While the presidential race came down to the wire, there was a landslide victory in Tuesday's election that went to ... traditional marriages.
All of the 11 states considering constitutional amendments banning same-sex marriages approved the measures, most by wide margins, a major defeat for the gay and lesbian community, which just six months ago won the right to marry in Massachusetts.
"We're obviously disappointed," Sean Cahill, director of the Policy Institute for the National Gay and Lesbian Task Force, said Thursday. "We believe that basic rights should not be put up for a popular vote in a secret ballot. We don't think majorities should be able to decide what rights to withhold from minority groups. That this is happening goes against a fundamental principal."
While Oregon's measure passed with 57 percent of the vote, the margin was much wider in Arkansas, Georgia, Kentucky, Michigan, Mississippi, Montana, North Dakota, Oklahoma, Ohio and Utah. In Mississippi, 86 percent of voters supported the same-sex marriage ban.
The amendments in Oregon, Mississippi and Montana outlaw gay marriage, whereas the measures in the other eight states also ban civil unions, in some instances also including heterosexual unmarried couples.
"What this means is that at least 2.2 million people in gay and unmarried heterosexual couples are no longer eligible for basic protections like heath insurance, hospital visitations, inheritance rights, second-parent adoption, things like that," Cahill said. "Thousands are getting healthcare through a municipality or public university who are now going to lose that."
Ever more so than Republican George W. Bush's win over Democrat John Kerry, the passing of the anti-same-sex marriage measures shows a divide between the youth vote and rest of the country. Although final numbers aren't in yet, the National Gay and Lesbian Task Force said exit polls show most young people were against the measures.
"The Chronicle of Higher Education recently did a poll of college freshman and found that a majority supported marriage equality," Cahill said. "It's not surprising. There's so many kids out in junior high and high school now. Gays are on TV, gay issues are talked about in public debate, so people think about gay issues a lot more than 20 years ago, and that all helps in breaking down the stigma. It makes sense that younger people are more open-minded on this issue. They don't understand what the big deal is."
While young voters were certainly a presence in the election (see "20 Million Loud And Then Some: Young Voters Storm The Polls"), Cahill suggested they can continue to make an impact by talking with their family and friends about the issue. "All we're seeking is equal treatment under the law, not anything more than that," he said.
After Tuesday's passage of the same-sex marriage bans, conservatives are now urging Congress to follow suit by approving a federal constitutional amendment that would expand the ban nationwide, preventing state court rulings like the one in Massachusetts. The same measure was introduced in the summer after other states began marrying homosexual couples, but it failed to get the necessary two-thirds' support in the House and Senate because of strong Democratic opposition.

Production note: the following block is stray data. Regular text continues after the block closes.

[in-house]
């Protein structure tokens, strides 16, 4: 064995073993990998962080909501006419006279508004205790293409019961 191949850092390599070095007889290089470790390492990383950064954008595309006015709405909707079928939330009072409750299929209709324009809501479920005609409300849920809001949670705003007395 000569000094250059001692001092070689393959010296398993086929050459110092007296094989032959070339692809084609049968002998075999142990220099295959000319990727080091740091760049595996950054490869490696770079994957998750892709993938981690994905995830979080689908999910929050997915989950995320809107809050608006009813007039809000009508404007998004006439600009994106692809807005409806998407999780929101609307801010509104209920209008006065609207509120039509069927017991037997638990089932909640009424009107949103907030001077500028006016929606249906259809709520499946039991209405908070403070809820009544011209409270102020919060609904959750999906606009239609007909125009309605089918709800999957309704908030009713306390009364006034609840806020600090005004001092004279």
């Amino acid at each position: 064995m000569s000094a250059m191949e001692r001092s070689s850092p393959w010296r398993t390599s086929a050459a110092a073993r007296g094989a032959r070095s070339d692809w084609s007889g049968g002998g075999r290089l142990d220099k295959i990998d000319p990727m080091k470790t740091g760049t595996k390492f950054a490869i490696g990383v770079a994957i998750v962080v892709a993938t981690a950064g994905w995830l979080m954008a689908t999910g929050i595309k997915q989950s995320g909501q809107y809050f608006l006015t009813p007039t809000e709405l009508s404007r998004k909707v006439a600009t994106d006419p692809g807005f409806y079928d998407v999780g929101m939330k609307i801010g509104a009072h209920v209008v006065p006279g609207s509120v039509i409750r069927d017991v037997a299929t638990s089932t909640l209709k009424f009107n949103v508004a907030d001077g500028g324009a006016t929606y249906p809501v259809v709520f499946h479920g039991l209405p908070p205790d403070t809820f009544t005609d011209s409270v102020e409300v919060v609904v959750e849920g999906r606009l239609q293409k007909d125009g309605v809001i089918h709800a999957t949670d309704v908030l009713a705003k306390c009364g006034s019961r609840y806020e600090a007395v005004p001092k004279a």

Matt Daniels, whose Alliance for Marriage supported the state amendments, told reporters Tuesday's victory was a "prelude to the real battle," and said he would push for a federal marriage amendment. (A request for an interview with Daniels was not granted by press time.)
Gay-rights groups like the National Gay and Lesbian Task Force are hoping the U.S. Supreme Court will overturn the state amendments.
"The reason we have a judicial system is to prevent against moral tyranny," Cahill said. "We're hopeful over the long term these initiatives will be found to violate the equal protection clause of the Constitution and be struck down, but that's assuming a lot of the Supreme Court that I don't think we can with Bush being re-elected, as he will likely appoint two or three justices."
Adding to gay-rights groups' frustration is that it's widely believed the marriage issue was put on ballots, especially in swing states like Ohio and Michigan, to bring out more conservative voters.
"It also detracted attention from other issues, like global warming, the budget deficit, the Iraq war," Cahill said. "And it helped the religious right raise money, and they have a combined budget of at least $250 million a year, which allows them to promote a broad agenda, which includes prayer in public schools, opposing sex education, opposing affirmative action. They have a very anti-youth agenda."
If there is a silver lining to Tuesday's election, Cahill said, it's that exit polls nationwide found that three out of five voters believe homosexuals have the right to either marriage or civil unions.
Also, in Massachusetts, all of the incumbent legislators who supported equal rights for same-sex couples won re-election, and in Cincinnati, voters repealed a 1993 measure that banned laws supporting gay rights, which was the last such measure like it in America.
Idaho and North Carolina voters also elected their first openly gay politicians, and a gay woman was elected county sheriff in Dallas.
"We fell short of the religious conservatives, but people shouldn't get demoralized," Cahill said.